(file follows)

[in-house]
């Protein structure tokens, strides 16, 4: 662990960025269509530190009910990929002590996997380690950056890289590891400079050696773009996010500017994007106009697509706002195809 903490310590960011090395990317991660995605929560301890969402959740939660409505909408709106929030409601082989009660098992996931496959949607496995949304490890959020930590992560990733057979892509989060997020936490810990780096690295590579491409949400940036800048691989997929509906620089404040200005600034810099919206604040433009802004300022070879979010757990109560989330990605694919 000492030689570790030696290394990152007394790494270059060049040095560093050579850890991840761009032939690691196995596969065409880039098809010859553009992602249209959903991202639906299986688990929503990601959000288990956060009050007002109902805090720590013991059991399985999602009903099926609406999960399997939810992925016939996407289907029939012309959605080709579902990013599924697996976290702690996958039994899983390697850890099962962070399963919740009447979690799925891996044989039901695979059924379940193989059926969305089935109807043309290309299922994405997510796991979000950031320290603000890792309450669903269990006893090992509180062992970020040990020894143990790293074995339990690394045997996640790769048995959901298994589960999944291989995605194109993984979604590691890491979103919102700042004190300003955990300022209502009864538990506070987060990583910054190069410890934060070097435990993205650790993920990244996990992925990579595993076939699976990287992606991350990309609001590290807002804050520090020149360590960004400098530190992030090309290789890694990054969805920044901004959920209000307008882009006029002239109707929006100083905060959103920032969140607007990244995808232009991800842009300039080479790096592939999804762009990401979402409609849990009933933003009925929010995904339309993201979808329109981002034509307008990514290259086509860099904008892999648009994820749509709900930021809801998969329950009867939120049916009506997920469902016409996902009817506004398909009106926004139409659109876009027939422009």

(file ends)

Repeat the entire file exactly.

[in-house]
């Protein structure tokens, strides 16, 4: 662990960025269509530190009910990929002590996997380690950056890289590891400079050696773009996010500017994007106009697509706002195809 903490310590960011090395990317991660995605929560301890969402959740939660409505909408709106929030409601082989009660098992996931496959949607496995949304490890959020930590992560990733057979892509989060997020936490810990780096690295590579491409949400940036800048691989997929509906620089404040200005600034810099919206604040433009802004300022070879979010757990109560989330990605694919 000492030689570790030696290394990152007394790494270059060049040095560093050579850890991840761009032939690691196995596969065409880039098809010859553009992602249209959903991202639906299986688990929503990601959000288990956060009050007002109902805090720590013991059991399985999602009903099926609406999960399997939810992925016939996407289907029939012309959605080709579902990013599924697996976290702690996958039994899983390697850890099962962070399963919740009447979690799925891996044989039901695979059924379940193989059926969305089935109807043309290309299922994405997510796991979000950031320290603000890792309450669903269990006893090992509180062992970020040990020894143990790293074995339990690394045997996640790769048995959901298994589960999944291989995605194109993984979604590691890491979103919102700042004190300003955990300022209502009864538990506070987060990583910054190069410890934060070097435990993205650790993920990244996990992925990579595993076939699976990287992606991350990309609001590290807002804050520090020149360590960004400098530190992030090309290789890694990054969805920044901004959920209000307008882009006029002239109707929006100083905060959103920032969140607007990244995808232009991800842009300039080479790096592939999804762009990401979402409609849990009933933003009925929010995904339309993201979808329109981002034509307008990514290259086509860099904008892999648009994820749509709900930021809801998969329950009867939120049916009506997920469902016409996902009817506004398909009106926004139409659109876009027939422009």